Transplanted hair follicles ‘mend scars’

Scientists are hailing the “foundations for exciting new therapies” after hair follicle transplants were found to help mend scars by altering their architecture and genetic makeup.

A study by a team at Imperial College London, UK, found skin scars behaved like uninjured skin after they were treated with hair follicle transplants, with scarred skin harbouring new cells and blood vessels, remodelled collagen to restore healthy patterns.

Writing in today’s edition of *Nature Regenerative Medicine*, the team found scarred skin also expressed genes found in healthy unscarred skin.

Lead author Dr Claire Higgins, of Imperial’s Department of Bioengineering, said the results from the study of three volunteers could lead to better treatments for scarring both on the skin and inside the body, leading to hope for patients with extensive scarring, which can impair organ function and cause disability.

“After scarring, the skin never truly regains its pre-wound functions, and until now all efforts to remodel scars have yielded poor results,” she said.

“Our findings lay the foundation for exciting new therapies that can rejuvenate even mature scars and restore the function of healthy skin.”

Healthy skin undergoes constant remodelling by the hair follicle and hairy skin heals faster and scars less than non-hairy skin. Hair transplants have also been shown to help wound healing.

The research team thought transplanting growing hair follicles into scar tissue might induce scars to remodel themselves and they worked with Dr Francisco Jiménez, lead hair transplant surgeon at the Mediteknia Clinic and associate research professor at University Fernando Pessoa Canarias, in Gran Canaria, Spain, to test the hypothesis.

In 2017, they transplanted hair follicles into the mature scars on the scalp of three participants, selecting normotrophic scars, the most common type of scar that usually forms following surgery.

They microscope imaged 3mm-thick biopsies of the scars just before transplantation, and followed up at two, four, and six months, finding the follicles inspired profound architectural and genetic shifts in the scars towards a profile of healthy, uninjured skin.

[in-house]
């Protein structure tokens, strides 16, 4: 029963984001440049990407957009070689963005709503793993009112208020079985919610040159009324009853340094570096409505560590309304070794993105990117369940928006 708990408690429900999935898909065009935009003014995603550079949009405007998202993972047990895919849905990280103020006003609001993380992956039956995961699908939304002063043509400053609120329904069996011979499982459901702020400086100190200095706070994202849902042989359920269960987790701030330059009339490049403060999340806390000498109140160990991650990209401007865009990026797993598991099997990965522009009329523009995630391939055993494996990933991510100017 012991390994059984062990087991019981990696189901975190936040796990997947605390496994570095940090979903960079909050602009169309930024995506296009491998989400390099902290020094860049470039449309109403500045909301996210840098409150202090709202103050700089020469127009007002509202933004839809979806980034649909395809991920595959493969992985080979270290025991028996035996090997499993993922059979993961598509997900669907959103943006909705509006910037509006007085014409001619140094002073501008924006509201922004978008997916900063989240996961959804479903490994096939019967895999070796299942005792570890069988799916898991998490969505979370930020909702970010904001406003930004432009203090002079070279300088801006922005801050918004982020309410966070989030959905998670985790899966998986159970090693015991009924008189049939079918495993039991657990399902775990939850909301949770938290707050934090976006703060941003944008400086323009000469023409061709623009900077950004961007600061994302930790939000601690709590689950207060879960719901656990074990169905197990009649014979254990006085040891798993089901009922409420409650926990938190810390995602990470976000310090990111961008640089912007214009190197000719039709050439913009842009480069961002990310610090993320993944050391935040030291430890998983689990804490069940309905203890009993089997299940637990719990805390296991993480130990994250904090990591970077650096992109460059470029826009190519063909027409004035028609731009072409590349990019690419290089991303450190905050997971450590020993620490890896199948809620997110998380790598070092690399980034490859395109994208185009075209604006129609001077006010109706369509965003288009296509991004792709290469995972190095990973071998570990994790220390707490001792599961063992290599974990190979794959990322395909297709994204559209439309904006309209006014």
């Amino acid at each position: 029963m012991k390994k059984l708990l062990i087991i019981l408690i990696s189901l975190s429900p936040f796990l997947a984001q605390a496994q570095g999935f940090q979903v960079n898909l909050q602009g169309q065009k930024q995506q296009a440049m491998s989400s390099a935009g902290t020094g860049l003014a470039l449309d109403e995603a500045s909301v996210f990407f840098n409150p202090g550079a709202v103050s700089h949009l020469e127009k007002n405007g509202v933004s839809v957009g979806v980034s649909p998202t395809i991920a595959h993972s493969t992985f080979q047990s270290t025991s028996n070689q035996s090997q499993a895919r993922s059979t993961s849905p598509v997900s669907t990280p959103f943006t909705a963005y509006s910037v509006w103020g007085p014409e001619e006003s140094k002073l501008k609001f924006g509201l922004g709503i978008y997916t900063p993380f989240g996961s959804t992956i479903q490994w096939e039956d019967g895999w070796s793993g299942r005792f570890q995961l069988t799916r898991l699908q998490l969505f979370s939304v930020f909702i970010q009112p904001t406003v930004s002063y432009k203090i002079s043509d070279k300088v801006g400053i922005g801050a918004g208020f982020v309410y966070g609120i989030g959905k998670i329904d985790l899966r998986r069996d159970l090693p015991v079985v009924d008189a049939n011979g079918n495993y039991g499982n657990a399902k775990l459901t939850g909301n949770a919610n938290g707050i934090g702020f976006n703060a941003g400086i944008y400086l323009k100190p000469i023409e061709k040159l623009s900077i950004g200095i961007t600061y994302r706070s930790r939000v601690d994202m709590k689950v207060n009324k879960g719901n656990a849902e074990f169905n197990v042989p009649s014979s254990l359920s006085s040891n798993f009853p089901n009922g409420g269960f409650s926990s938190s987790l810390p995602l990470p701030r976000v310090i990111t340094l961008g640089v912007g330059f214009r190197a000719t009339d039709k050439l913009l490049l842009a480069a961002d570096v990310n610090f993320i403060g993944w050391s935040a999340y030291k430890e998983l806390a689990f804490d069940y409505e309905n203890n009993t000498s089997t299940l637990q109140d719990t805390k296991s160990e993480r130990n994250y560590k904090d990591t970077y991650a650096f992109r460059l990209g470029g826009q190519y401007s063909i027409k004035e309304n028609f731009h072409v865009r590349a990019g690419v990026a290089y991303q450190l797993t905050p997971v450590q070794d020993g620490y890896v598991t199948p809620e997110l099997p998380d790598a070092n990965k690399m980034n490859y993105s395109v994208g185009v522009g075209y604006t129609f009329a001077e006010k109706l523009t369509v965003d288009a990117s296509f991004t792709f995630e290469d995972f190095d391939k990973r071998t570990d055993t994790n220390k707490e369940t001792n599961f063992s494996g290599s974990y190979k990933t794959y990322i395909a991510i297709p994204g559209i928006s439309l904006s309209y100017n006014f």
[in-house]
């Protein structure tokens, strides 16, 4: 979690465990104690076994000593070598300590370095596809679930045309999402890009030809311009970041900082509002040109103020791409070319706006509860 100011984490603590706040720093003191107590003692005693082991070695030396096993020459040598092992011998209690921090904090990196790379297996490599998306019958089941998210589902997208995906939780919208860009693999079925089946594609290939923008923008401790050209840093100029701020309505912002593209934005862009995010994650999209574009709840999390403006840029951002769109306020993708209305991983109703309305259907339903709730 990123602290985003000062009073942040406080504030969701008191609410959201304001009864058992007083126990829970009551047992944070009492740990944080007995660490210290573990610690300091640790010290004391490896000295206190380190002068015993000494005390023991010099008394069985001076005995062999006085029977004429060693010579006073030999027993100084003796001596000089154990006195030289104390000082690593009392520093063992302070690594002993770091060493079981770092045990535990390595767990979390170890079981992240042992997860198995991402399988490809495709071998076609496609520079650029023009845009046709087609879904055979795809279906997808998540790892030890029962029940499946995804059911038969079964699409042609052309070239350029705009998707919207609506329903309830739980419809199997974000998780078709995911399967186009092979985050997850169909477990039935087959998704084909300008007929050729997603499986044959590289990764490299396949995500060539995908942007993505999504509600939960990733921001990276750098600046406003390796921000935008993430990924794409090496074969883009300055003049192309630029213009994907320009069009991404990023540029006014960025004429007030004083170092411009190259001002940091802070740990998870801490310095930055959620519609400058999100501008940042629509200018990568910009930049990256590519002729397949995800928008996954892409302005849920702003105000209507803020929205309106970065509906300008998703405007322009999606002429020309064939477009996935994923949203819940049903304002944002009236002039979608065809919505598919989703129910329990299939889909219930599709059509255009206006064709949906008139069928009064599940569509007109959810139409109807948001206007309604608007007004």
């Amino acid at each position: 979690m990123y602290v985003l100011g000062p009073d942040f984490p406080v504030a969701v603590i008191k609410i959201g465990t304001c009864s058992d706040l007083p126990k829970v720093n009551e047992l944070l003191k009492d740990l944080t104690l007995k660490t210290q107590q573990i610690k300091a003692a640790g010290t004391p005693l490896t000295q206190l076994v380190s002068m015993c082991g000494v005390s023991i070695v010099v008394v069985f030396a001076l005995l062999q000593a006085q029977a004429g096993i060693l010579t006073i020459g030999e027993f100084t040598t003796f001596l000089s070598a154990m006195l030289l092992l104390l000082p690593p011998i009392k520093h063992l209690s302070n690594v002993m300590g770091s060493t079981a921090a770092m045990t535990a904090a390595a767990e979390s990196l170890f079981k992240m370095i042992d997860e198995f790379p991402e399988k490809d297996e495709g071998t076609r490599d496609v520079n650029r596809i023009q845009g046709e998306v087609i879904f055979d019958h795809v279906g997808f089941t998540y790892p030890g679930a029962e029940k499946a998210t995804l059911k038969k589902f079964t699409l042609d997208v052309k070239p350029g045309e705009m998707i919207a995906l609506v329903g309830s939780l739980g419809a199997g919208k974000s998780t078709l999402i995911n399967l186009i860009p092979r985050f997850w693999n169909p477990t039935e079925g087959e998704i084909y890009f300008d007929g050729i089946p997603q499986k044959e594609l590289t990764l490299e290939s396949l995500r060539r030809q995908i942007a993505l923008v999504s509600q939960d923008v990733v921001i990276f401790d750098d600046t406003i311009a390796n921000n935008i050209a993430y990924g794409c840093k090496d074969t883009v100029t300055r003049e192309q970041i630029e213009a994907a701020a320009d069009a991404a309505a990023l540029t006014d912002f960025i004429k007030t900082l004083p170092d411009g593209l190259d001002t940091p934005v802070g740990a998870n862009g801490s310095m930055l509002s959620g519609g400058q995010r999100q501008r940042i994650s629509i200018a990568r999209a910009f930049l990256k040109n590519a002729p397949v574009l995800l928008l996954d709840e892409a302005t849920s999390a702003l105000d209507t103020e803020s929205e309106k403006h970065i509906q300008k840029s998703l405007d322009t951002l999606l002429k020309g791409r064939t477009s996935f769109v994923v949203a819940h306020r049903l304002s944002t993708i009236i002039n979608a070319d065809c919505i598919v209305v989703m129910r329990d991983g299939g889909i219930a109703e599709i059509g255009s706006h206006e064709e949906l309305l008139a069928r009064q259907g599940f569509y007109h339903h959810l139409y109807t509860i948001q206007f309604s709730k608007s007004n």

Dr Jiménez said: “Around 100 million people per year acquire scars in high-income countries alone, primarily as a result of surgeries. The global incidence of scars is much higher and includes extensive scarring formed after burn and traumatic injuries. Our work opens new avenues for treating scars and could even change our approach to preventing them.”

The team also found that after transplantation, the scars expressed 719 genes differently from before. Genes that promote cell and blood vessel growth were expressed more, while genes that promote scar-forming processes were expressed less.

The researchers are unsure precisely how the transplants facilitated such a change and are now working to uncover the underlying mechanisms so they can develop therapies that remodel scar tissue towards healthy skin, without requiring transplantation of a hair follicle and growth of a hair fibre.

Dr Higgins said: "This work has obvious applications in restoring people’s confidence, but our approach goes beyond the cosmetic as scar tissue can cause problems in all our organs.

“While current treatments for scars like growth factors focus on single contributors to scarring, our new approach tackles multiple aspects, as the hair follicle likely delivers multiple growth factors all at once that remodel scar tissue. This lends further support to the use of treatments like hair transplantation that alter the very architecture and genetic expression of scars to restore function.”

Plotczyk M, Jiménez F, Limbu S et al. Anagen hair follicles transplanted into mature human scars remodel fibrotic tissue. * Nature Regenerative Medicine* 6 January 2023


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